Union blasts First’s offer as dispute over ‘poverty pay’ rumbles on; three more strikes confirmed
An increasingly acrimonious eight-month dispute over pay between First Dorset and union Unite, which represents drivers at the operator’s Bridport and Weymouth depots, shows no sign of concluding after talks between the two parties once again broke down last week.
Unite claims that drivers at the two depots are “the lowest paid First drivers in the whole of England.” It adds that First’s backdated offer of a 2.3% rise over two years, which would take pay to £9 per hour, is “insulting.” It has called three 24-hour strikes for this week.
First has offered to take the dispute to formal arbitration, where the offer of a 2.3% rise would remain its minimum position. Unite has refused the offer of arbitration, First adds.
“My team and I met with Unite officials for six hours of talks on Thursday (7 July) but we have not been able to find a solution,” says First Dorset MD Mark Reddy.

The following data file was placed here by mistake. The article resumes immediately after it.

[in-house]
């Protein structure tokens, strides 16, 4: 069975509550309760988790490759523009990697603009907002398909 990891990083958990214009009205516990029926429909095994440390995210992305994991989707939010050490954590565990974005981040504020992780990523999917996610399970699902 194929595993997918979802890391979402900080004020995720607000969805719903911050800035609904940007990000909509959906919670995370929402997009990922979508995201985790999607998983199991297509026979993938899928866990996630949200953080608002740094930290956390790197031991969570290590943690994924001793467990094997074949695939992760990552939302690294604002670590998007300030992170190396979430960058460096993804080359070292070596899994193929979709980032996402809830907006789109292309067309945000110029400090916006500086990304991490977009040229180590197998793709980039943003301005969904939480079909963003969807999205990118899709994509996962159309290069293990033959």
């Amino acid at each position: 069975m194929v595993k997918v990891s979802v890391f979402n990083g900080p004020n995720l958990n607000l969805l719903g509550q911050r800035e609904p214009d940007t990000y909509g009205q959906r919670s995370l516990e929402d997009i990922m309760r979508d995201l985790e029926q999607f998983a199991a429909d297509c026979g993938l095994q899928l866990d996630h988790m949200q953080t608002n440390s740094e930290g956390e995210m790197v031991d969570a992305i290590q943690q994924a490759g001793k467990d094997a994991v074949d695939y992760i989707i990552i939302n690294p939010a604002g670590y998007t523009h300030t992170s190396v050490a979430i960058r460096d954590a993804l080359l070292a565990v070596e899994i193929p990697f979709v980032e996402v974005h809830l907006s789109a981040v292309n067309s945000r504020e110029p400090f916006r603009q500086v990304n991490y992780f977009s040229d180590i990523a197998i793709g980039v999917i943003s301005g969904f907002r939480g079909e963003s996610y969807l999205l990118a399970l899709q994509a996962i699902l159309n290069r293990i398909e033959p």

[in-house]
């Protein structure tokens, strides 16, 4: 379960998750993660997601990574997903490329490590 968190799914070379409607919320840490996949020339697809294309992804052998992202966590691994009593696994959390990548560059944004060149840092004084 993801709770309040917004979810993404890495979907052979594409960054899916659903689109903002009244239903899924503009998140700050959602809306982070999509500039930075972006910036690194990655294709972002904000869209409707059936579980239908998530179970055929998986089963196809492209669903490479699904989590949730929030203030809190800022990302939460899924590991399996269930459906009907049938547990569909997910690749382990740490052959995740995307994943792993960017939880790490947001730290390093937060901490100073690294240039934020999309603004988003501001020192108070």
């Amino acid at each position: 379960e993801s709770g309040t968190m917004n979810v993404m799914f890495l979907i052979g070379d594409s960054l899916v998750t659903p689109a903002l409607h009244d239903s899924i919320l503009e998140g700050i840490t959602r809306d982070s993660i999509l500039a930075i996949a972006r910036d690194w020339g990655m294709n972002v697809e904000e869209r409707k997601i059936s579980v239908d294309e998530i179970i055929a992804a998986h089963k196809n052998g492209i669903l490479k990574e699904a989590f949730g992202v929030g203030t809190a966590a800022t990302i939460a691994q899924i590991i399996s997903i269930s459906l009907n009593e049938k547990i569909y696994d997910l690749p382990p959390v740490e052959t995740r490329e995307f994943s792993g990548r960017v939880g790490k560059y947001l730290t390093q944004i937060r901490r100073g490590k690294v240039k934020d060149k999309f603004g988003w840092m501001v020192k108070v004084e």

“Unite is demanding an inflation-busting increase that cannot be sustained by our business. We have continued to make fair and reasonable offers.”
First’s efforts at last week’s talks have been blasted as “a PR exercise” by Unite Regional Officer Bob Lanning.
“Talks proved fruitless as it soon became apparent that management were engaged in a PR exercise and had no intention of negotiating in an adult fashion,” says Mr Lanning, who adds that First has told Unite that the Hampshire and Dorset business is in “dire financial straits.”
The union says that it asked to see figures to back up the claim, but First was unable to provide them.
“This was an unsubtle PR stunt designed to put Unite in a bad light. It was not a genuine attempt to solve this eight-month dispute that is beginning to hit the tourist trade in Bridport and Weymouth,” says Mr Lanning. Unite also claims that First UK Bus is a “very profitable company”. It returned an operating margin of 6% in the year to 31 March.
During this week’s strikes, First says that it will run more than 90% of services in Bridport and Weymouth using managers and staff from other areas, as it says it has done during previous strikes.